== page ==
Hulda Klager, of German descent as is my husband, shows a stubborn streak which is all too real to me. Her determination and passion for her flowers, especially the propagation of lilacs, jumps from the page. One can almost smell the heady scent of their blossoms.
Spurred on by her father’s encouragement, Hulda counters the standard of the day for women and dabbles in things scientific. Yet, she never loses sight of her faith in God, and in a conversation with her older sister, Bertha, she speaks of “living things” in a touching and spiritual manner:
“Living things offer solace, Bertha. I can’t remove the poverty of the Smith children, though I try, I do. Frank and I support the deacon’s fund. But when I brought Mrs. Smith fresh-picked vegetables last summer and included a bouquet of my lilacs, it was the flowers she went to first. She inhaled their scent, and for a moment as she buried her face in them, I think she forgot about the misery of her drinking husband and the rags on her children. She needed a moment to gain strength from those petals to face her life as it is. A moment of joy is no small thing to give another.” (p. 79)
Faced with many difficulties in her own life and questions raised about her propagation and experiments, Hulda remains strong throughout. She never loses sight of God’s presence in her day-to-day living and reminds us all in her story that good times will follow the difficult if we stay strong in Him.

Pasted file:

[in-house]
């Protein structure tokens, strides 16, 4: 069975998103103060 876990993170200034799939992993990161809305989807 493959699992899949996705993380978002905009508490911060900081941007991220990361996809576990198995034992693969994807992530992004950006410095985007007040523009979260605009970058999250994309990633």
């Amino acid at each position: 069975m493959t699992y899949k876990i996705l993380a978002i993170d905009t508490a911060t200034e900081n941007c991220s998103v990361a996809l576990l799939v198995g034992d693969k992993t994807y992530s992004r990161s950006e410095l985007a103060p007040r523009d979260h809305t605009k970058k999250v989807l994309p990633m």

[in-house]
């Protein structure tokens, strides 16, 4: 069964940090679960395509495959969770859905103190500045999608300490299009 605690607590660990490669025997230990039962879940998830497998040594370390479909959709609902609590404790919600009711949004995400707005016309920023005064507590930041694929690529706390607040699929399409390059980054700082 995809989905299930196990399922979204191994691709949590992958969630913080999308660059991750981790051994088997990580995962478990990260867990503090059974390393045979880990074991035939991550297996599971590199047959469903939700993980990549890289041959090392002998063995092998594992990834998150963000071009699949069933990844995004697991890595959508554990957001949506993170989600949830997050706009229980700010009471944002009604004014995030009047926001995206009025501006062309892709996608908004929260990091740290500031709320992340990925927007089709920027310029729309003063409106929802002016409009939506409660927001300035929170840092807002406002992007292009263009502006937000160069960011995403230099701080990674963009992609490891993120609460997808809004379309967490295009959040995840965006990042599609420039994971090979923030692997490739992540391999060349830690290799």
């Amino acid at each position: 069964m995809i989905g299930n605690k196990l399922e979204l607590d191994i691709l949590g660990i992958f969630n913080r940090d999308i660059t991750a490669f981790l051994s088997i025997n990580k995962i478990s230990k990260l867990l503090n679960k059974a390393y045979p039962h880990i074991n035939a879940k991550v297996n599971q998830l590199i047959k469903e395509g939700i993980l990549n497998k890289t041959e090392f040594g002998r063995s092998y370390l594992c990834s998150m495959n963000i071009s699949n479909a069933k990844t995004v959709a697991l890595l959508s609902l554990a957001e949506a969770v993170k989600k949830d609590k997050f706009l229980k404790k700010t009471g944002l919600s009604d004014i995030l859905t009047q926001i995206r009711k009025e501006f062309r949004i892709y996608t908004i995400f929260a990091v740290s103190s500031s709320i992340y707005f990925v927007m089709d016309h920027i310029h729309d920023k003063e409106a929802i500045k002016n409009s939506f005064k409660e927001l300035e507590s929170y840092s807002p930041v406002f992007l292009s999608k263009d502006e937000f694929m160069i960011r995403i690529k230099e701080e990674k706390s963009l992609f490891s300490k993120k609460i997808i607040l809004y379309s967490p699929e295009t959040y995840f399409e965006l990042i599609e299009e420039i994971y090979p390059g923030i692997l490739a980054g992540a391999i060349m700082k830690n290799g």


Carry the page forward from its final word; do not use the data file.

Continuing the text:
One last quote from the book which resonated with me as indicative of Hulda Klager’s philosophy of life:
“[L]ife is worthwhile when it holds some beauty. It needn’t be flowers. It can be helping other people–that’s beautiful.” (p. 356)
A long-time fan of Jane Kirkpatrick’s writing, Where the Lilacs Still Bloom did not disappoint. As always, Kirkpatrick’s references to history are correct and her plot and character development leaves the reader with a wish to keep turning the pages. Of all her books written about real women living in the history of our country, this ranks among my favorites.
* * *